Harold Koh is not a radical legal figure. He has served with distinction in both Democratic and Republican administrations (under Presidents Clinton and Reagan), and in that capacity he sued both Democratic and Republican administrations. He was confirmed unanimously 11 years ago, and yet this time around, he is a threat to American sovereignty.

Clyne's gross distortions of Koh's views have gone completely unanswered in the mainstream press. You can certainly argue that ignoring the whole story signals that it's beneath notice. But it also means that, once again, the only players on the field work for Fox News. So last night, while you were reheating Monday's lasagna, Glenn Beck was jubilantly warning his viewers that Koh went to Europe and "protested against Mother's Day." And thus one of the country's leading academics—a man who has authored 175 law review articles and/or legal editorials and eight books—has been reduced to an ad hoc answer to a gotcha question that nobody but the questioner himself seems to understand.

Why am I bothered by this? This kind of vicious slash-and-burn character attack, the kind in which the nominee is attacked as a vicious hater of America, is hardly new. The little trick of upending Dean Koh's legal arguments and recharacterizing them as the nefarious plotting of Dr. Evil is a surprise to nobody at this point. But we can be bothered even if we're not surprised. When moderate Americans and the mainstream media allow a handful of right-wing zealots to occupy the field in the public discussions of an Obama nominee, they become complicit in a character assassination. Dawn Johnsen, a law professor at Indiana University and one of the most qualified candidates ever tapped to head the Office of Legal Counsel in the Justice Department, now faces the prospect of a Senate filibuster because it took weeks for the mainstream media to evince outrage at how she was being treated.*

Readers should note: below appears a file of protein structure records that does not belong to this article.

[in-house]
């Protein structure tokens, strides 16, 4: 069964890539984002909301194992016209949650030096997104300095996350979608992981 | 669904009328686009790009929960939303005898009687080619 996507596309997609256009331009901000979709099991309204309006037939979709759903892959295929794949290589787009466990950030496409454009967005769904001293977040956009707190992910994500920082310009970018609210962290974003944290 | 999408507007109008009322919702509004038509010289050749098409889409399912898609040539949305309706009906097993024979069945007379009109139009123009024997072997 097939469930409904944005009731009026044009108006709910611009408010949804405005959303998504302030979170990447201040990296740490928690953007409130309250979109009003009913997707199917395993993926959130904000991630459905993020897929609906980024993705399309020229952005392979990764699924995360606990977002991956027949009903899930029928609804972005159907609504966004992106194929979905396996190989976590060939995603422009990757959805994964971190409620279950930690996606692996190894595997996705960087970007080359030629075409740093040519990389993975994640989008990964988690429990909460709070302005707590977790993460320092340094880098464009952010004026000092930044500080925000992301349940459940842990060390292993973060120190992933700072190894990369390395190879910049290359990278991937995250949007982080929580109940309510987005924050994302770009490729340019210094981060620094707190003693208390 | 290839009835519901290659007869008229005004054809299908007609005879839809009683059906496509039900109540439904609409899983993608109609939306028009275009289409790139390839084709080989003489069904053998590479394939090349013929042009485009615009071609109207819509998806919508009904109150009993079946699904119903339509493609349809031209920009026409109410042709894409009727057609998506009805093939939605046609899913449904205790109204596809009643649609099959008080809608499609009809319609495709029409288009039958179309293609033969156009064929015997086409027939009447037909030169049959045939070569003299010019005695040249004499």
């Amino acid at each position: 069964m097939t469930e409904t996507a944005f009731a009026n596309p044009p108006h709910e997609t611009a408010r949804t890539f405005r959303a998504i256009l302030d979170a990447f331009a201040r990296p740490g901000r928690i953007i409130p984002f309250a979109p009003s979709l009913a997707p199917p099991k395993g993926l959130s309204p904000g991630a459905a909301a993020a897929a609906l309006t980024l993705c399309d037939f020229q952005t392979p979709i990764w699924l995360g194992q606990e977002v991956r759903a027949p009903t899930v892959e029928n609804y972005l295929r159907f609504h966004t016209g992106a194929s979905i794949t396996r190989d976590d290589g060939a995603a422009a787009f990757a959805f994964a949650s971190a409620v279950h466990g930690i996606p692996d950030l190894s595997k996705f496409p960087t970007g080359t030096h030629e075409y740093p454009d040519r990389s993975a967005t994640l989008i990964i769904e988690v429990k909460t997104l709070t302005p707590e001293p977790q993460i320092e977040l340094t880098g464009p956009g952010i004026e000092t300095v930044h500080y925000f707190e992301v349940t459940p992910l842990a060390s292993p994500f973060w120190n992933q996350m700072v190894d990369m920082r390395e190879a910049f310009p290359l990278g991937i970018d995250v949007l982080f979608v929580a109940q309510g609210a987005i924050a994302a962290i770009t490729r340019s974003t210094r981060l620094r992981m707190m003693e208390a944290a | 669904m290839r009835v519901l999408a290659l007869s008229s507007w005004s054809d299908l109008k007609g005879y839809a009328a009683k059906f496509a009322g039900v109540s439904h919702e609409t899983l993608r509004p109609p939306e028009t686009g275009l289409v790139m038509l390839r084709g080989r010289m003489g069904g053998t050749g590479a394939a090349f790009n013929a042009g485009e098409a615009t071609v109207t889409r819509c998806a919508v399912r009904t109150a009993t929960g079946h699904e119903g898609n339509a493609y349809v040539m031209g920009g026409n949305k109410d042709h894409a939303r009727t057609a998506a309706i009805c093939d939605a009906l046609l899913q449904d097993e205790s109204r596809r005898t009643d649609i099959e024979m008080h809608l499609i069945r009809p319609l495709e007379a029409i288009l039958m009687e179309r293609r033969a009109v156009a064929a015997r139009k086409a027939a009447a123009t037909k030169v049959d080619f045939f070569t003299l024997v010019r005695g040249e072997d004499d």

As Neil Lewis observes today in the New York Times, the attack on Johnsen (who is an acquaintance and used to write for Slate) also started out with an attack from a handful of conservative blogs. The posts asserted that a 20-year-old footnote in a brief Johnsen had authored "equated pregnancy with slavery." And this bizarre claim rapidly became a holy truth to Senate Republicans at her confirmation hearing, even when they couldn't quite recall where they had read it or why.

Original here

Why Legalizing Marijuana Makes Sense